dick expectation: preppy af, popular, probably a jock, friendly with every one
dick reality: cheerleader, mostly liked but still gets into fights regularly, talks back constantly, on a first name basis w/ all the secretaries in the office (”hello again, dick. i think you’ve got blood on your face” “shannon hi!! how are the kids?”
jason expectation: Bad Boysupreme, in trouble 24/7, hated by teachers, smokes on school property, always getting into fights
jason reality: hugenerd, does all of his homework + extra credit assignments, lives for field trips, probably cries while reading books in english class, has like 2 friends, that one kid who reminds the teacher about homework
cass expectation: literally non existent?? i’ve never seen her in a high school au why
cass reality: puts effort into only the work she’s interested in, generally viewed as a good student, secretly breaks rules constantly but never gets caught
tim expectation: nerdy af, top of the class, probably bullied lowkey
tim reality: literally never does homework, stays up all night researching things that have nothing to do with school, constantly daydreaming in class and probably falls asleep, hated by teachers, students find him mildly terrifying, has really close friends
Hey I’m sorta new to tumblr and I need some cool blogs to follow so please reblog if you post any of the following:
• Cute animals
• Astrology stuff
• Steven Universe
• Adventure Time
• Gravity Falls
• Miraculous Ladybug
• Pastel aesthetics
• Yuri on Ice
• Dan and Phil
And I’ll check out your blog!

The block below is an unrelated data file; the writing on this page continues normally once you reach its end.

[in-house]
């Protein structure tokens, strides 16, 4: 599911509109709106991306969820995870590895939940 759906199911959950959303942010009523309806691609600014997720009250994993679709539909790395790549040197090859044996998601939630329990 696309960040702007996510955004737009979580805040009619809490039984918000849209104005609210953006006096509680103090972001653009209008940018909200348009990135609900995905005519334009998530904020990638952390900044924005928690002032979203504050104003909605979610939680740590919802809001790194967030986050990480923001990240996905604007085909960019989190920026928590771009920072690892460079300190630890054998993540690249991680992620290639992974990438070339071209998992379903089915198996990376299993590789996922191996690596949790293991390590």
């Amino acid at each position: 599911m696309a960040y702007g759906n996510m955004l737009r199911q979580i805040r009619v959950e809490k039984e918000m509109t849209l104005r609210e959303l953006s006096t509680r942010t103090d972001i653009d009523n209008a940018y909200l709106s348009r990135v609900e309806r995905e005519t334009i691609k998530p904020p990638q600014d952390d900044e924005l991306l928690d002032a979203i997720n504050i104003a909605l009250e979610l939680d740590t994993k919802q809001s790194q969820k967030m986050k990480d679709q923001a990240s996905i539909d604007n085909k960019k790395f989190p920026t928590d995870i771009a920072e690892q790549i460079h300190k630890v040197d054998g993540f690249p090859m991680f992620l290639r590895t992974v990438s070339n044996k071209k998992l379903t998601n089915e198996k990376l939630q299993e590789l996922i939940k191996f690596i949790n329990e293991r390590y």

the historicity of queerness in black sails, pt. 1
Hello, Tumblr! Let’s talk about pirates, queer stuff, and historical accuracy.
There’s been renewed talk in certain spaces this week about queer narratives in historical drama. This has been spurred almost entirely by the series finale of Black Sails, which made the (distressingly) controversial decision to end its four-year run by giving its queer protagonists a largely happy ending.
If any show currently airing was going to take such a leap, it was always going to be Black Sails, which from the outset possessed a keen interest in exploring queer narratives. This was seen–correctly–as being something almost unheard of among historical dramas: a genre whose queer characters, if any, are relegated to the status of minor character or tragic subplot. But why is this, and why did Black Sails provoke some ire for heading in the opposite direction? There is an easy answer; an assumption lurking in the undertow of many an irate Facebook or Reddit comment: queer people in the 18th century didn’t get happy endings, did they?
This is part of a bigger question: There were no gay people then, right? In other words, characters can’t be openly gay in the show, because they killed men for that, didn’t they, and isn’t this supposed to be a ‘historical’ drama? So: how accurate is the queerness inBlack Sails? Let’s take a look at some history.
Trigger warning for discussions of period-typical homophobia and a brief mention of rape.
So what if Dean finds out where Cas went after he died, Heaven, Hell, Purgatory, and he’s determined to go there as well. He doesn’t sleep or eat, only finds the fastest way possible to go where Cas went to get him back. Sam tries to hold him back, but up to a point. He understands- he knows, and oh does he want Cas to come back. Even though he tries to warn Dean for what will come, he does help him prepare and lets him go, even though he’s worried things will go wrong. Dean doesn’t think rational anymore, all he can do is prepare and Sam is there to place a hand on his shoulder and tell him to wait- take a breather, realize what he’s going to be doing. And Dean turns around, almost angry but with tears hiding behind the hard mask of a fighter. “I don’t care, Sam. I’m going no matter what. For Cas.”
And Sam nods, gives his brother a hug and tries to stay positive about him and their best friend returning home.